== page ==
The Victims of Crime Act is not necessarily your only option. If the offender had home and contents insurance at the time that the abuse occurred and you weren’t living with the offender, you may be entitled (subject to the terms of the policy) to sue the offender directly under that policy. Of course, you will have to prove that the offending occurred but only on the balance of probabilities rather than beyond reasonable doubt. If the perpetrator does not have house insurance you will need to be confident that the perpetrator has enough assets to pay you compensation before it would be worthwhile proceeding.
If the offender is a health professional and you were the patient, you can sue the offender under his or her professional indemnity policy.
If the offender commits the abuse in the course of their employment, you may be entitled to sue the employer for what is called vicarious liability, that is to say, the employer is held vicariously liable for the conduct of the offender. However, you will need to prove that the employer knew or ought to have known of the abuse. If you were abused as a child at school or as a ward of the State or by a priest or Minister of religion, you may still be entitled to sue even if the employer did not know or should have known of the abuse, if you can establish that the organisation that employed the offender was in effect acting as a substitute parent. The law in this area is still unclear. However, if you were abused as a boarder at a private school or as a ward of the State, you are much more likely to be able to establish this relationship of child/parent than other victims.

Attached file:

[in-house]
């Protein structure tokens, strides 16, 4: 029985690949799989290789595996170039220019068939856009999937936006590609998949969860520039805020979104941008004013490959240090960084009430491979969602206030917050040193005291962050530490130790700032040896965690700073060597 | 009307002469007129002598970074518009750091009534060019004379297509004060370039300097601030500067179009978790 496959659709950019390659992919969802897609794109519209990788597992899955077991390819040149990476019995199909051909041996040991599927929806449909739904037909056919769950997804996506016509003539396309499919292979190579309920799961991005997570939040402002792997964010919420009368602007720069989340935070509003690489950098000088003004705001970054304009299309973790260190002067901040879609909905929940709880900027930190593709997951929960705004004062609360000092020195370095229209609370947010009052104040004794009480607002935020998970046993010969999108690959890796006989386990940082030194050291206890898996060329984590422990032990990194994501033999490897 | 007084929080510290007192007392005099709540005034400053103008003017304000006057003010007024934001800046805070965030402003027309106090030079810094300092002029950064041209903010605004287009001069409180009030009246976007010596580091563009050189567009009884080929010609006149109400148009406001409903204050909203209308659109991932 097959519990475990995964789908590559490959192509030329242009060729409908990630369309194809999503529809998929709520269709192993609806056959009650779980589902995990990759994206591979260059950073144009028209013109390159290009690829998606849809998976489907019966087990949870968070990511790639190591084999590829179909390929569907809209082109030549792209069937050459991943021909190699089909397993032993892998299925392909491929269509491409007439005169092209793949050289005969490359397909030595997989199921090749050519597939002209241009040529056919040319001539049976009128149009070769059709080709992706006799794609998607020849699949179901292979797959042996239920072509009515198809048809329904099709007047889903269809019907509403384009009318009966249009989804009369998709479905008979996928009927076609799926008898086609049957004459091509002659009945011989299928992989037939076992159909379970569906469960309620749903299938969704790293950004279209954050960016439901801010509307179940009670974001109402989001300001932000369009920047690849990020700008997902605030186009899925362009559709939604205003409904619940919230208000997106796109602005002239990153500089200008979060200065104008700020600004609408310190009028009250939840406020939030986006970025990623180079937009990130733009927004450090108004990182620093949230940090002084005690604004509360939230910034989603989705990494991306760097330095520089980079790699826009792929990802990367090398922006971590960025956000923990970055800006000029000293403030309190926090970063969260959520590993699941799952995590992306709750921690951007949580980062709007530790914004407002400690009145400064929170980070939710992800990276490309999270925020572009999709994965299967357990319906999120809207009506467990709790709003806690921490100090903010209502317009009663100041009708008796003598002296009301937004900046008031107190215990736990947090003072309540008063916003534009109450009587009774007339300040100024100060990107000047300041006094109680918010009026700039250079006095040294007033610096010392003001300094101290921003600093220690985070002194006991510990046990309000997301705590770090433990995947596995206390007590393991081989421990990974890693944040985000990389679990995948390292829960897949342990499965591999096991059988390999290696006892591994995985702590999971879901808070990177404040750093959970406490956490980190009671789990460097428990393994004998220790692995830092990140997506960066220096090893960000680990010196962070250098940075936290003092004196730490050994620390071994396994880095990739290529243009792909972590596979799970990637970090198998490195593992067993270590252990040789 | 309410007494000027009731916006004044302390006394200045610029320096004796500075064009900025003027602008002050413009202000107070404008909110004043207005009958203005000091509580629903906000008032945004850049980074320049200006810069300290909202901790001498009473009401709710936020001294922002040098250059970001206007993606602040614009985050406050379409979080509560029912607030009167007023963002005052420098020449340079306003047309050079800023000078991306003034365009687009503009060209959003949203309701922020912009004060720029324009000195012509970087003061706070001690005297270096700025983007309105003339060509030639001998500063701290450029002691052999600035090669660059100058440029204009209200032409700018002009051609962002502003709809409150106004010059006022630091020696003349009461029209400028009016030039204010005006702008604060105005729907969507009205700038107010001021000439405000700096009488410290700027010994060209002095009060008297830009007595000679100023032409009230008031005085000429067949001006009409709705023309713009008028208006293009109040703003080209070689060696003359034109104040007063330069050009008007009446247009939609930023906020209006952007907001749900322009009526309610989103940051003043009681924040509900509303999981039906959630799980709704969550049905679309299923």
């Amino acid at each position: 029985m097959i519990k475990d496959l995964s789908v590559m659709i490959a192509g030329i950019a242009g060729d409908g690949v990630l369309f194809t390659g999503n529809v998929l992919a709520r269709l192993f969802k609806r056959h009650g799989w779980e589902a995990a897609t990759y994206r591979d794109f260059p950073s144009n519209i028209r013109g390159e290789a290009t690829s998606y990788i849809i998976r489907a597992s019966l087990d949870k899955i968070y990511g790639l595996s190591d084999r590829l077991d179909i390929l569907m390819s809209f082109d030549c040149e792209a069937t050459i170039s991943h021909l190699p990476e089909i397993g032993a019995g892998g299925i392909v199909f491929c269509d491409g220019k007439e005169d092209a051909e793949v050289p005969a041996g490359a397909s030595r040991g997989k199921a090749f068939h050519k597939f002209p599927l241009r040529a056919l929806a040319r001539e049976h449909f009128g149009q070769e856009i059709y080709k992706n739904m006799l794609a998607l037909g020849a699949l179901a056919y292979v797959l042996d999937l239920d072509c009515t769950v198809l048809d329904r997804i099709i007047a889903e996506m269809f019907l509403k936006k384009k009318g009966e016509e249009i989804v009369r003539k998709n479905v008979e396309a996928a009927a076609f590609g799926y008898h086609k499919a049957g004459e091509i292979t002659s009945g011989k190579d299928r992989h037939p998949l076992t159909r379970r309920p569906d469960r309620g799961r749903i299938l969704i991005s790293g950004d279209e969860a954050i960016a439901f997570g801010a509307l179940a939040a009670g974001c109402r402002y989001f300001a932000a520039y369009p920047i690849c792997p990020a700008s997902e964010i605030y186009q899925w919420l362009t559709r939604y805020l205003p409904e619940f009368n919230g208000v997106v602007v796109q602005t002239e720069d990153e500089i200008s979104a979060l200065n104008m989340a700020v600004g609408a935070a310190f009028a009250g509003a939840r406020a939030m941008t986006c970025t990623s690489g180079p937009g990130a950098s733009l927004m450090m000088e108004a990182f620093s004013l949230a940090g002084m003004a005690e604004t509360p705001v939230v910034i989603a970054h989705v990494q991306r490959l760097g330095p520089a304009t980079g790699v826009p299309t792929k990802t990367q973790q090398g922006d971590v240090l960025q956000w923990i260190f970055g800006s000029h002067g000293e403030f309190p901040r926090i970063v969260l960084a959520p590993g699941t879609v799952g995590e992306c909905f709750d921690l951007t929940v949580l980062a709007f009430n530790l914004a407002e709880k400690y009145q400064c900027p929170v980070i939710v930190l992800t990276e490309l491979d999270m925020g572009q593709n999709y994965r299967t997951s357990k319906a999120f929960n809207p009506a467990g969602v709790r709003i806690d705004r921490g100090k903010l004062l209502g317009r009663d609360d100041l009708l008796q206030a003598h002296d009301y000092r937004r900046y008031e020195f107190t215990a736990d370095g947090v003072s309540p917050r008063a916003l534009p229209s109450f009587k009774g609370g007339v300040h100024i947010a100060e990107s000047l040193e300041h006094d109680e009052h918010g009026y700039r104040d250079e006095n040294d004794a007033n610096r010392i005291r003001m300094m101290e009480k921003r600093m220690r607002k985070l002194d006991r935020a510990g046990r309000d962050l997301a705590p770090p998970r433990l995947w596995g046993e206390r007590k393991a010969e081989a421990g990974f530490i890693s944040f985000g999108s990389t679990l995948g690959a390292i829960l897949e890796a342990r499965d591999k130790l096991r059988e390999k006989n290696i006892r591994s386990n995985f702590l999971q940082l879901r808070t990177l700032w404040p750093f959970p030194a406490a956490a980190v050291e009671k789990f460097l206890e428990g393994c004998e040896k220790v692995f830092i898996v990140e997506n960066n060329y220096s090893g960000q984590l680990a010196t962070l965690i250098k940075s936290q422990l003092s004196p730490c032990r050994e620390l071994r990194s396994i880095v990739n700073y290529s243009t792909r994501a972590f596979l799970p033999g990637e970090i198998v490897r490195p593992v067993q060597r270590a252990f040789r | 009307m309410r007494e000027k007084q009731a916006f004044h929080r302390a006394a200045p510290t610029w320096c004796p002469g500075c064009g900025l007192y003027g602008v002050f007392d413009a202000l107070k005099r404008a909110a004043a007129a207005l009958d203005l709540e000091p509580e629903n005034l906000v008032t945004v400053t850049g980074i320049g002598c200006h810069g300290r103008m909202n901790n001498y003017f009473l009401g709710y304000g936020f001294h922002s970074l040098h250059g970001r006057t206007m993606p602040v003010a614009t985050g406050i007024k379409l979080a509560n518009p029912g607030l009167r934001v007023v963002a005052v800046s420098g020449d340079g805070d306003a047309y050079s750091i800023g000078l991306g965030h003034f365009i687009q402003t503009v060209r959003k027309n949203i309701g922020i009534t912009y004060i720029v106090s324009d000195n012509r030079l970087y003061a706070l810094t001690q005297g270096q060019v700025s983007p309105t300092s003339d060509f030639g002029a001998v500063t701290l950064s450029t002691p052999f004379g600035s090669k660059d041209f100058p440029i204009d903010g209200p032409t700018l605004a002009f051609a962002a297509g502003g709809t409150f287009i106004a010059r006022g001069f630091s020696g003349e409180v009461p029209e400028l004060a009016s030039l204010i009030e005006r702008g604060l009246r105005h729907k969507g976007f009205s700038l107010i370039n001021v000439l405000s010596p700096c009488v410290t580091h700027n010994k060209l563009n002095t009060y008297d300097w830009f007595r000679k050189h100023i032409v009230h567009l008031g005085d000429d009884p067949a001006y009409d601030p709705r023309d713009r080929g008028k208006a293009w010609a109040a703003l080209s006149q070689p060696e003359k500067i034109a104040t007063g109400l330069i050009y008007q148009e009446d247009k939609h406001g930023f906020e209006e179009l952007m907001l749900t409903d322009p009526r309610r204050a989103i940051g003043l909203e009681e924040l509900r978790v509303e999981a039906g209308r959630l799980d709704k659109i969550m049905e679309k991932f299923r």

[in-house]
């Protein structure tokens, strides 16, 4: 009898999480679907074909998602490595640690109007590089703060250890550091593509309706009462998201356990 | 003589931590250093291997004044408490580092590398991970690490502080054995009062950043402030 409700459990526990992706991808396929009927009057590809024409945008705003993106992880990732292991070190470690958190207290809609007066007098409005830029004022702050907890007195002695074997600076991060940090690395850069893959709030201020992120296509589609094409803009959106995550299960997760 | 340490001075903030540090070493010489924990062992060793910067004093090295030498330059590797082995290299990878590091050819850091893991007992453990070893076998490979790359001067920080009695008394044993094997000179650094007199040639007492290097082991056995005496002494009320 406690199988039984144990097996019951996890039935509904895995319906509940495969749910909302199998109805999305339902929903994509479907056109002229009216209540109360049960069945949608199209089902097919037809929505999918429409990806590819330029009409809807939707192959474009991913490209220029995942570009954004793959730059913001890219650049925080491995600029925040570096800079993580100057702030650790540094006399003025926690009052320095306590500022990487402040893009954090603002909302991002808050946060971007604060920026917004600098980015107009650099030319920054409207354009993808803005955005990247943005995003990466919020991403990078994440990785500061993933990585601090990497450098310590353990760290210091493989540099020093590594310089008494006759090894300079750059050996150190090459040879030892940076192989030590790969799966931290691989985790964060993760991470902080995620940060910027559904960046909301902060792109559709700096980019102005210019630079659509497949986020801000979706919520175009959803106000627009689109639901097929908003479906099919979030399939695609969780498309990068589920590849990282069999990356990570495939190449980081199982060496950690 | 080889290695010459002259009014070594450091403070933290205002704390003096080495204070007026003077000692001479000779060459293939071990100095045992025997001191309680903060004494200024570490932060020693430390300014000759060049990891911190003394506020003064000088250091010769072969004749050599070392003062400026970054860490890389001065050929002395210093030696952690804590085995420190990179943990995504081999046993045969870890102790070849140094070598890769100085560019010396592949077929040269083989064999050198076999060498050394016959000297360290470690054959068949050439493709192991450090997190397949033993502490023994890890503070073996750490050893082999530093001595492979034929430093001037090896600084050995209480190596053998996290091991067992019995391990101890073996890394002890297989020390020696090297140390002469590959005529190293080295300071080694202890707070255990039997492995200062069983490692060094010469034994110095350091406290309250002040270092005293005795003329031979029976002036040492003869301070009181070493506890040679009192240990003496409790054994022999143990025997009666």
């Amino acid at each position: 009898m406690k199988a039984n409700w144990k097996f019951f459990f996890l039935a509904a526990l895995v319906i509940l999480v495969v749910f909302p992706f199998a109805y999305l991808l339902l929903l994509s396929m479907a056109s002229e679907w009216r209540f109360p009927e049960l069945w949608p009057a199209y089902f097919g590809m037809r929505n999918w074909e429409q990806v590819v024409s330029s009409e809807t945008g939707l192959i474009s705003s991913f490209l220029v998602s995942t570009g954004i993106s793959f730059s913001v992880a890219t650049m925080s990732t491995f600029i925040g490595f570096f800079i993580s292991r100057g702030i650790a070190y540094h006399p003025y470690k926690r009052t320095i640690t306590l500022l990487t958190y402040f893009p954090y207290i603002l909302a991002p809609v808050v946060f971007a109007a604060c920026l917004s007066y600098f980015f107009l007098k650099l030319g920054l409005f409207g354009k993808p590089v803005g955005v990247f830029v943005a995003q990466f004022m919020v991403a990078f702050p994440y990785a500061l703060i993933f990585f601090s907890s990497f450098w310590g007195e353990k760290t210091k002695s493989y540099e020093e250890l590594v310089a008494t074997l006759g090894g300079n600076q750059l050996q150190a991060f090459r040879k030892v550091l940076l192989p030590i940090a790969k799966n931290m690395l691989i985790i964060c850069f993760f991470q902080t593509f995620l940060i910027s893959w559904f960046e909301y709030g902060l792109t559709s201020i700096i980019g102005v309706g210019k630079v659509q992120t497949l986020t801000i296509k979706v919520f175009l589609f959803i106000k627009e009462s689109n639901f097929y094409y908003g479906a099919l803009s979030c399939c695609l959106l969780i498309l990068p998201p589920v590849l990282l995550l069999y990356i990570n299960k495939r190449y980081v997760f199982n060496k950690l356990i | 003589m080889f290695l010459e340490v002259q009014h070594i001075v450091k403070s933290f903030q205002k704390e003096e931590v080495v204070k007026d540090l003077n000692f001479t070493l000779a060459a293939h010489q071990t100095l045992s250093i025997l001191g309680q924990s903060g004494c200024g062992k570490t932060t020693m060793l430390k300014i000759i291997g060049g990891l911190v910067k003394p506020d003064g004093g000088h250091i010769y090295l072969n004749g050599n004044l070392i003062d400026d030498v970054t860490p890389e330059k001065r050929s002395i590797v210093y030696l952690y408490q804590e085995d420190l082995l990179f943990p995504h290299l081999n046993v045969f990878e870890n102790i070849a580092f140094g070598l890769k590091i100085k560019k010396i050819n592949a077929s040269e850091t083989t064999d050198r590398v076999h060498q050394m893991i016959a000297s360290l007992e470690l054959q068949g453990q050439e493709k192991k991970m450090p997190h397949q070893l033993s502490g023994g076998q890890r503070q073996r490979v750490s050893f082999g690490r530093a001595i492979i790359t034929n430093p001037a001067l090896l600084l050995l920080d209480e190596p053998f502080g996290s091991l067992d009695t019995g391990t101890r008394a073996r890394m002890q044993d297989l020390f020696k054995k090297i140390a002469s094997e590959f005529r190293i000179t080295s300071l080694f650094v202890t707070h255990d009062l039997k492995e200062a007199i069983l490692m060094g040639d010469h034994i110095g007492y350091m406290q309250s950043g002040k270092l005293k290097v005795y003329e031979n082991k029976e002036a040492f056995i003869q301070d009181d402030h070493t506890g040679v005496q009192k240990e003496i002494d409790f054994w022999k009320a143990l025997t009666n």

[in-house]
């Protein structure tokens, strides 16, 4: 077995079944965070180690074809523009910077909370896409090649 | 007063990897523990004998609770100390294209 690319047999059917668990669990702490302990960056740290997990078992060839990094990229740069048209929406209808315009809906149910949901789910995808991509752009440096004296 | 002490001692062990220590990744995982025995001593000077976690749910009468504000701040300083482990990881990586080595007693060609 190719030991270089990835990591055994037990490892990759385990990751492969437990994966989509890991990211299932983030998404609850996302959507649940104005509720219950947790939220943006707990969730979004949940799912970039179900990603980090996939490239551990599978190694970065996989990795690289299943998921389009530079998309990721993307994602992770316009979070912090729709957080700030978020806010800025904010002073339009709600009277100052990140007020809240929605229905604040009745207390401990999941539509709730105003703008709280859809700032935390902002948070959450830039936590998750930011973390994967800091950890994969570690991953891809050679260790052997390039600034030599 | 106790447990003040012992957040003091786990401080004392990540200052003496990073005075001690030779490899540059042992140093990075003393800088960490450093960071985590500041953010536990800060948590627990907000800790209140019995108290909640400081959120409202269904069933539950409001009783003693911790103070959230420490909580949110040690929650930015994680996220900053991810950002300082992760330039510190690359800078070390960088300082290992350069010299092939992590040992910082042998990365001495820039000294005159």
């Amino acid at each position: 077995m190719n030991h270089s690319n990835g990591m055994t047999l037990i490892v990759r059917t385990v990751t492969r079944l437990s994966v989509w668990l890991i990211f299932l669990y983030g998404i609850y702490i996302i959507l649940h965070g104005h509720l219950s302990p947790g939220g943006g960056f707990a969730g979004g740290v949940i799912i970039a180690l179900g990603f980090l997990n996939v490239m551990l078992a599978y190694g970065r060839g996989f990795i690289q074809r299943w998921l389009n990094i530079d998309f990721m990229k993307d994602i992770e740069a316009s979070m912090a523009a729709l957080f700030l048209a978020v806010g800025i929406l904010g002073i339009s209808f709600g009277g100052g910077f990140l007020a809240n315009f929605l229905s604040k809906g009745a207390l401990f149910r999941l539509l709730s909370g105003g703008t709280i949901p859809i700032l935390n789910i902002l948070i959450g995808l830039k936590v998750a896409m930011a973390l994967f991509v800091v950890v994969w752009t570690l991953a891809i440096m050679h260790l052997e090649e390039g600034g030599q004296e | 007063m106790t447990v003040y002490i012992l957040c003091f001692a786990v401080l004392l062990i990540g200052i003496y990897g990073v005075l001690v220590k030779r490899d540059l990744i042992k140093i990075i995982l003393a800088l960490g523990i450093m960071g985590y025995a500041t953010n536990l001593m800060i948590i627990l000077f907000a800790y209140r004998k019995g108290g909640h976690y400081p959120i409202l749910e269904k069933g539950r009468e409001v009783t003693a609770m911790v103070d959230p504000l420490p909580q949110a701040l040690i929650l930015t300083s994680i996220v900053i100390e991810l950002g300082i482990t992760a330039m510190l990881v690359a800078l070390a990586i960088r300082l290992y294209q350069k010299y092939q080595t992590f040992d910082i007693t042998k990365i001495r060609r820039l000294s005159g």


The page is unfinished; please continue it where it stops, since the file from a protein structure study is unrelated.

There is a three year statutory limitation date or expiry date period for personal injury claims in South Australia. The public awareness about sexual abuse in schools, churches and government institutions has increased substantially over the last decade. The criminal law was also amended several years ago to remove the statutory limitation period for criminal prosecutions. As a result, many sexual abuse victims who were abused as children by church ministers, teachers and other people in positions of authority have chosen to come forward and report the abuse and there have been a number of successful criminal prosecutions.